John: "I admit that I have never been happy with Cyc's upper level. To say
that Interest is a kind of TemporalStuffType is much too weak. It omits
fundamental relationships of interest to purpose, goals, and intentions." (01)
That's really significant. It's necessary to define if an interest is a form
of reason, a final cause, the sake, goal, end, result or objective to pursue
and obtain. How its related to need, motive, motivation, and morality. At
which reality it emerges, biological reality, cognitive reality or social
reality. What the key types of self-interest are, individual, familial,
tribal, corporate, group, or national.
All these and other things are overwhelmingly important. As we know, the
whole geopolitics and international relations are guided by the national
self-interests (mercantilism), balancing the national self-interests of
several big powers.
The Libian tragedy you mentioned before is looked by many stakeholders more
as a mercantile enterprise pursuing all sorts of self-interests and
ambitions: individual, tribal,..., or "reason of the state". Its also
critical to see why the real issues as the rule of law, public good,
morality and collective security appear less valuable then self-interests.
It appears a real ontology of self-interest is of global social importance
----- Original Message -----
From: "John F. Sowa" <sowa@xxxxxxxxxxx>
Sent: Friday, August 26, 2011 7:25 PM
Subject: Re: [ontolog-forum] Partial interest ontology (03)
> On 8/26/2011 11:34 AM, AzamatAbdoullaev wrote:
>> With my respect to Doug's effort, giving usually very interesting
>> contribution, the least that we need is to "cyc" things here, like
>> "interest - temporalstufftype; self-interest-temporalstufftype;
>> agent-exisitng agenttype, etc.". Besides, its top ontology is too weak
> I admit that I have never been happy with Cyc's upper level. To say
> that Interest is a kind of TemporalStuffType is much too weak. It omits
> fundamental relationships of interest to purpose, goals, and intentions.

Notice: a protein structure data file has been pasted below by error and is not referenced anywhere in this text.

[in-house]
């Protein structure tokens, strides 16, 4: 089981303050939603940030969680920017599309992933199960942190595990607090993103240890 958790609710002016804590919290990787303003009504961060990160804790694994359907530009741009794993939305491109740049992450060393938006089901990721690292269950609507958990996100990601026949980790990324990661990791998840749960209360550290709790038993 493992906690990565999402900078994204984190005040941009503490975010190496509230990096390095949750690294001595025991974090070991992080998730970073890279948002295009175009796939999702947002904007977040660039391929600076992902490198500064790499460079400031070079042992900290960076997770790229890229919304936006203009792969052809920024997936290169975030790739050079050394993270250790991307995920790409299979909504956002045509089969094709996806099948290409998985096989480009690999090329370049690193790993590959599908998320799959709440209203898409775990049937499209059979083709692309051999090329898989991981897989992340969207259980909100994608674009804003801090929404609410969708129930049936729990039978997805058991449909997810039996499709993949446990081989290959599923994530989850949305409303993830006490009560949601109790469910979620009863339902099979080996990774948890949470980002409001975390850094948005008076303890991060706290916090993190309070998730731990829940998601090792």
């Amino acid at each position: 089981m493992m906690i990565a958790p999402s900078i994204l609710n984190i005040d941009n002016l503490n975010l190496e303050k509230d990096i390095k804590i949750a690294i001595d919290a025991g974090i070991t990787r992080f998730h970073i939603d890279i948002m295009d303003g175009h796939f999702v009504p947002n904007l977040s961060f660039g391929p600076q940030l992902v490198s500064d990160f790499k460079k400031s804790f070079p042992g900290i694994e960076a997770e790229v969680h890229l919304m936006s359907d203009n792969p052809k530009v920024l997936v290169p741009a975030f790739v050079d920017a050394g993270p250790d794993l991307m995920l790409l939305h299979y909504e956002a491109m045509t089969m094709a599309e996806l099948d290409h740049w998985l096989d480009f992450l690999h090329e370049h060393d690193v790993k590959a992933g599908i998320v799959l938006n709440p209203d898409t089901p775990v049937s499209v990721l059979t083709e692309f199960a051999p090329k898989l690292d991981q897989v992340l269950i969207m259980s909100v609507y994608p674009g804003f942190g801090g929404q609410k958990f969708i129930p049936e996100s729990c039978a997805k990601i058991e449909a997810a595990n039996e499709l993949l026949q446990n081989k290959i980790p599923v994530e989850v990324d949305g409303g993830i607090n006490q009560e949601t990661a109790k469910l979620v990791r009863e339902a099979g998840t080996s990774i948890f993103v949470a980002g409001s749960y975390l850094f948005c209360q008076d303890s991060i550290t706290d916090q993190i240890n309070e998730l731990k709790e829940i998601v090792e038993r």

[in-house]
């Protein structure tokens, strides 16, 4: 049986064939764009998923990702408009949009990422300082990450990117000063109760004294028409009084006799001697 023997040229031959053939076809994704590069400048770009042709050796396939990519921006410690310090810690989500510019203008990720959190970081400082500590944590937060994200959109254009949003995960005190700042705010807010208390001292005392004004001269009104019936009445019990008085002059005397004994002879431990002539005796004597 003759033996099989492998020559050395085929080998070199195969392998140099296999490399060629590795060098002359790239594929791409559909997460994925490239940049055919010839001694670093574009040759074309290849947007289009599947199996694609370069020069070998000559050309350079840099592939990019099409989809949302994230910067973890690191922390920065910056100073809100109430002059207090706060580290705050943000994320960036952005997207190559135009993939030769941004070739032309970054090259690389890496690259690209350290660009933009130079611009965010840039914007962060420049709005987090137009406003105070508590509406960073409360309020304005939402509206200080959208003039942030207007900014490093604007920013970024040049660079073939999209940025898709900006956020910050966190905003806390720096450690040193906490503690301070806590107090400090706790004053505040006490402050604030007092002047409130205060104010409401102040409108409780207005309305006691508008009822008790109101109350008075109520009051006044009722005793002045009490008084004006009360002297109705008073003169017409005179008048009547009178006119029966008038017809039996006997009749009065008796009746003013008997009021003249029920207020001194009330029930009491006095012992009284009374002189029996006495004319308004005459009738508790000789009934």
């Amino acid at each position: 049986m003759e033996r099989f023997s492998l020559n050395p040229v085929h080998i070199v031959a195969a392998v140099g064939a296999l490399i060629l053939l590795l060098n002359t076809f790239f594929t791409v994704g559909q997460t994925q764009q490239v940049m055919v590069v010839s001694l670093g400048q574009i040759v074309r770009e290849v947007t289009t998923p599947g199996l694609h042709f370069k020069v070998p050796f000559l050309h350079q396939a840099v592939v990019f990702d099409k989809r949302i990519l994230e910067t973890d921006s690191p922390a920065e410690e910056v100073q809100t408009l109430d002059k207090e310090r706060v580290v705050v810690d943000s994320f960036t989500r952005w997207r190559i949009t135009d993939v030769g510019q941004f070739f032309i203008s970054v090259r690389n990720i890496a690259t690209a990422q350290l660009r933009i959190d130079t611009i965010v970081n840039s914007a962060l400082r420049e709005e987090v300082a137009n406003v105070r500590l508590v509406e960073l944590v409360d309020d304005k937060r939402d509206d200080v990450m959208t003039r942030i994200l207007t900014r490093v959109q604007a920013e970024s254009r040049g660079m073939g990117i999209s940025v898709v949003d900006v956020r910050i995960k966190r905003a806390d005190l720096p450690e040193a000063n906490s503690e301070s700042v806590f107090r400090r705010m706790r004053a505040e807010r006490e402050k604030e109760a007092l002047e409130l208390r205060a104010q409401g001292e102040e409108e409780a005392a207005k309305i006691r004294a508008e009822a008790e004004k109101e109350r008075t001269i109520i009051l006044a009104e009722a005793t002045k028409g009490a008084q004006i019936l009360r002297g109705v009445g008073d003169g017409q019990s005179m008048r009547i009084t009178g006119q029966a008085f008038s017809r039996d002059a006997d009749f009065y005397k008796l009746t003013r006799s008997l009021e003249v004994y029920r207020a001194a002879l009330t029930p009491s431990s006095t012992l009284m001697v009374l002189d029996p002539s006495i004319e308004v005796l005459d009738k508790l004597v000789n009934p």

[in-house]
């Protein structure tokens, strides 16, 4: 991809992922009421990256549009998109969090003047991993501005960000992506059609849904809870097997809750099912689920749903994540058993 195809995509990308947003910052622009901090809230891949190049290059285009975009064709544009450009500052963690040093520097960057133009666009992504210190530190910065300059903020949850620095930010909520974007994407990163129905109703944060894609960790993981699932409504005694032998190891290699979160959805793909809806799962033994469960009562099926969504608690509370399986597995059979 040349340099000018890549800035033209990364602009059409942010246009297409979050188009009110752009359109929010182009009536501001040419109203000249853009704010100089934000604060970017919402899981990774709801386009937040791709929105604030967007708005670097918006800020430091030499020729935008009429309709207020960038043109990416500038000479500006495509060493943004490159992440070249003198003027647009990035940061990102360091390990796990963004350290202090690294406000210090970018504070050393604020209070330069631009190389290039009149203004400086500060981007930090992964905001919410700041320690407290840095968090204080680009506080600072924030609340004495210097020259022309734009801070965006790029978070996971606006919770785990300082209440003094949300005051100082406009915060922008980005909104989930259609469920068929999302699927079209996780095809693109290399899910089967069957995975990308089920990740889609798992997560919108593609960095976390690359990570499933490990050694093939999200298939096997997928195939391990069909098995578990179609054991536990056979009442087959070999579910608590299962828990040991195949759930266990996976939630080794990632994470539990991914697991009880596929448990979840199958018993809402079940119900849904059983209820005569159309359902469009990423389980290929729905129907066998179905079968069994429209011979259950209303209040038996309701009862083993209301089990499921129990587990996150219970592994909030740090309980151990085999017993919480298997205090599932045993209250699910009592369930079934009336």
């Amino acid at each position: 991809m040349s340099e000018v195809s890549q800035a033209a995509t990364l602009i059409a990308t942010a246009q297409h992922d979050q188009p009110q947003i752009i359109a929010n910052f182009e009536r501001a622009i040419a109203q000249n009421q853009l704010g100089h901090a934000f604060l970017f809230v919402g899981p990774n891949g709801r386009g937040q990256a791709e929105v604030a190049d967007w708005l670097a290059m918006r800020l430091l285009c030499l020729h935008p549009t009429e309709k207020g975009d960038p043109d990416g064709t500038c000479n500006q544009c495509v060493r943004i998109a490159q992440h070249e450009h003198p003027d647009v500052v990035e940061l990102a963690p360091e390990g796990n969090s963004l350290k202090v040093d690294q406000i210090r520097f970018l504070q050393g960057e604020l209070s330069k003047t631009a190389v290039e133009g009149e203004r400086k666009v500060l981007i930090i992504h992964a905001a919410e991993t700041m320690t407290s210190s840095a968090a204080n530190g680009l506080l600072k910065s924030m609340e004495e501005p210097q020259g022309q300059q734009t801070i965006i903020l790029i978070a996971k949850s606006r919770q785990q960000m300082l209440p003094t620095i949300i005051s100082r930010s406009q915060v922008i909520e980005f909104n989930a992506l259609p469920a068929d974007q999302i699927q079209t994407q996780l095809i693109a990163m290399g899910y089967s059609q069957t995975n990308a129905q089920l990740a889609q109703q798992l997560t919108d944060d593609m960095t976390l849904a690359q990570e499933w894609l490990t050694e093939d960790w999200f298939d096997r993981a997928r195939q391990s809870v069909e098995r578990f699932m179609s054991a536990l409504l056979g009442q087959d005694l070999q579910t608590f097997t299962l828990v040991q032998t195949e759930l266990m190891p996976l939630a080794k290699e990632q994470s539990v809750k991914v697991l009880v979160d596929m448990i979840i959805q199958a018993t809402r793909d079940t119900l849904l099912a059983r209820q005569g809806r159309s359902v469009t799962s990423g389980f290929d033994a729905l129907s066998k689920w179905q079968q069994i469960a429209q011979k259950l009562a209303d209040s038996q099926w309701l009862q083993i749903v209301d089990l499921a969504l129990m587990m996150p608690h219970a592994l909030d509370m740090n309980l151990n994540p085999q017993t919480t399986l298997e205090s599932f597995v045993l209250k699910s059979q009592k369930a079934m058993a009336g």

> But I also agree with Doug Lenat that the most useful inferences come
> from the mid levels and lower levels. We should have an upper level
> that provides more guidance to anyone who is defining lower levels.
> But it's also important to avoid putting so many axioms into the
> upper level that they create inconsistencies with axioms needed
> at the lower levels.
> What Doug F. has done is to show how a given upper level (namely Cyc's)
> can be used as a basis for specifying and relating mid-level concepts.
> That analysis is useful, and it can be adapted to other upper levels,
> but it's important to develop such a level.
> As we have seen, it is very hard to get any consensus on the upper
> levels. And I believe that there are multiple reasons why. But that
> is an issue that requires a lot more analysis.
>> Briefly, we need just a sensible ontology of self-interest open to a wide
>> public as well as machines.
> I would agree, but I don't believe that you can specify self interest
> without a general treatment of many other interrelated concepts.
> Following is an article in which I analyze those issues:
> The Role of Logic and Ontology in Language and Reasoning
> On the other hand, I also believe that it's useful to analyze the
> relationships among the mid-level concepts, as Doug F. has done.
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